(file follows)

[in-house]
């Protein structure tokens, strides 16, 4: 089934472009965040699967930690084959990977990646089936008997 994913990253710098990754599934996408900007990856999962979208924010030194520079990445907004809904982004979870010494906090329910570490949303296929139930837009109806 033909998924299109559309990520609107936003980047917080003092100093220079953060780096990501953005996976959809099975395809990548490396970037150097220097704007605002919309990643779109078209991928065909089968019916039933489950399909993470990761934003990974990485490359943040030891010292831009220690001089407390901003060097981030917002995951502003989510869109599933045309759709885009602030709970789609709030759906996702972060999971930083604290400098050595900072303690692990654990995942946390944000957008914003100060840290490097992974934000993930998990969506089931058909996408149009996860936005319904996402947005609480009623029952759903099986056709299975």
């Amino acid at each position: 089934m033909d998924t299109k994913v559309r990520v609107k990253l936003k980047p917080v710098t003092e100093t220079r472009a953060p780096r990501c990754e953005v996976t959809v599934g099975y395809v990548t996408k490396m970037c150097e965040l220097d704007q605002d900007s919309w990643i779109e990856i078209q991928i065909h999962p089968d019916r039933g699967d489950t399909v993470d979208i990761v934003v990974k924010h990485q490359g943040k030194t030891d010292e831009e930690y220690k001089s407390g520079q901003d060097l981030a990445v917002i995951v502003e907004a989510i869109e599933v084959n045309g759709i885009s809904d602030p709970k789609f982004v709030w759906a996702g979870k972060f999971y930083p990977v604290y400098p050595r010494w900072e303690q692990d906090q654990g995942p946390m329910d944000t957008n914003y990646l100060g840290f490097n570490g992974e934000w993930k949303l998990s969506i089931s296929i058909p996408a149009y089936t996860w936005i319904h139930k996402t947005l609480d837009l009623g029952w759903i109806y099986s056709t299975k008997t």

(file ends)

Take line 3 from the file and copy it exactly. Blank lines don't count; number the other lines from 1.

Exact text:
């Amino acid at each position: 089934m033909d998924t299109k994913v559309r990520v609107k990253l936003k980047p917080v710098t003092e100093t220079r472009a953060p780096r990501c990754e953005v996976t959809v599934g099975y395809v990548t996408k490396m970037c150097e965040l220097d704007q605002d900007s919309w990643i779109e990856i078209q991928i065909h999962p089968d019916r039933g699967d489950t399909v993470d979208i990761v934003v990974k924010h990485q490359g943040k030194t030891d010292e831009e930690y220690k001089s407390g520079q901003d060097l981030a990445v917002i995951v502003e907004a989510i869109e599933v084959n045309g759709i885009s809904d602030p709970k789609f982004v709030w759906a996702g979870k972060f999971y930083p990977v604290y400098p050595r010494w900072e303690q692990d906090q654990g995942p946390m329910d944000t957008n914003y990646l100060g840290f490097n570490g992974e934000w993930k949303l998990s969506i089931s296929i058909p996408a149009y089936t996860w936005i319904h139930k996402t947005l609480d837009l009623g029952w759903i109806y099986s056709t299975k008997t």